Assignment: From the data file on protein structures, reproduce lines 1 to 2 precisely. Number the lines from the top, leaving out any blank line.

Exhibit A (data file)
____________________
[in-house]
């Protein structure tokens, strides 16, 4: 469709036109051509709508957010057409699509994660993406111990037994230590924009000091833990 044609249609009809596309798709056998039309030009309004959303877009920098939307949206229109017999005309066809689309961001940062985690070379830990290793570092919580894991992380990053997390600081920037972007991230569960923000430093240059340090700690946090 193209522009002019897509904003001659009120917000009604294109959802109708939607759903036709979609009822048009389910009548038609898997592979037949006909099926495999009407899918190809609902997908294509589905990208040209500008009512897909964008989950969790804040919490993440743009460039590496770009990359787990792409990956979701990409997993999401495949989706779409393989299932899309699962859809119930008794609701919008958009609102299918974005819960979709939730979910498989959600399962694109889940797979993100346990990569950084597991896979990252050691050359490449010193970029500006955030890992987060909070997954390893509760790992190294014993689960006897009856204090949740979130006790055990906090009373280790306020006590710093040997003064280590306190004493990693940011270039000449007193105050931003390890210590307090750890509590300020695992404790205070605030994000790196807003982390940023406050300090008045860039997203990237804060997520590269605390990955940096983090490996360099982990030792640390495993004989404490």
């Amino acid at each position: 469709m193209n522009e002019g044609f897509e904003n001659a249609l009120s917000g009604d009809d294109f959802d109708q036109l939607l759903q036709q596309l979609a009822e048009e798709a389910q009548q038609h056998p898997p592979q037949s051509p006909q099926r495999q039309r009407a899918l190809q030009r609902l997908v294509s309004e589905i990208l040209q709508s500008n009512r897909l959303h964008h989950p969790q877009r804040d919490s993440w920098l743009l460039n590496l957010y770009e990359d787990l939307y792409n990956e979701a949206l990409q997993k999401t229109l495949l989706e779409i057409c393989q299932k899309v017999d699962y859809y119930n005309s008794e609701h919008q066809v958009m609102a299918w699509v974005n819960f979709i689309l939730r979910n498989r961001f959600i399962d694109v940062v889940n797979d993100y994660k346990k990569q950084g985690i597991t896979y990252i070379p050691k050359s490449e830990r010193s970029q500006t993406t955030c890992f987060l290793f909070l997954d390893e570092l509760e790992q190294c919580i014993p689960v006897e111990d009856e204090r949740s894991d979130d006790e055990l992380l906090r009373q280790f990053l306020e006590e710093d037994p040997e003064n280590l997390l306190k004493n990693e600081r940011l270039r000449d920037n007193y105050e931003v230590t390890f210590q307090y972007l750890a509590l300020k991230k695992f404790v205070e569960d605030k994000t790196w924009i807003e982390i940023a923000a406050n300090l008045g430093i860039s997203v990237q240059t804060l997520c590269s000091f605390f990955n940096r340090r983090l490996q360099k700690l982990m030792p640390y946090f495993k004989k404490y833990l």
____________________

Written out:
[in-house]
């Protein structure tokens, strides 16, 4: 469709036109051509709508957010057409699509994660993406111990037994230590924009000091833990 044609249609009809596309798709056998039309030009309004959303877009920098939307949206229109017999005309066809689309961001940062985690070379830990290793570092919580894991992380990053997390600081920037972007991230569960923000430093240059340090700690946090 193209522009002019897509904003001659009120917000009604294109959802109708939607759903036709979609009822048009389910009548038609898997592979037949006909099926495999009407899918190809609902997908294509589905990208040209500008009512897909964008989950969790804040919490993440743009460039590496770009990359787990792409990956979701990409997993999401495949989706779409393989299932899309699962859809119930008794609701919008958009609102299918974005819960979709939730979910498989959600399962694109889940797979993100346990990569950084597991896979990252050691050359490449010193970029500006955030890992987060909070997954390893509760790992190294014993689960006897009856204090949740979130006790055990906090009373280790306020006590710093040997003064280590306190004493990693940011270039000449007193105050931003390890210590307090750890509590300020695992404790205070605030994000790196807003982390940023406050300090008045860039997203990237804060997520590269605390990955940096983090490996360099982990030792640390495993004989404490």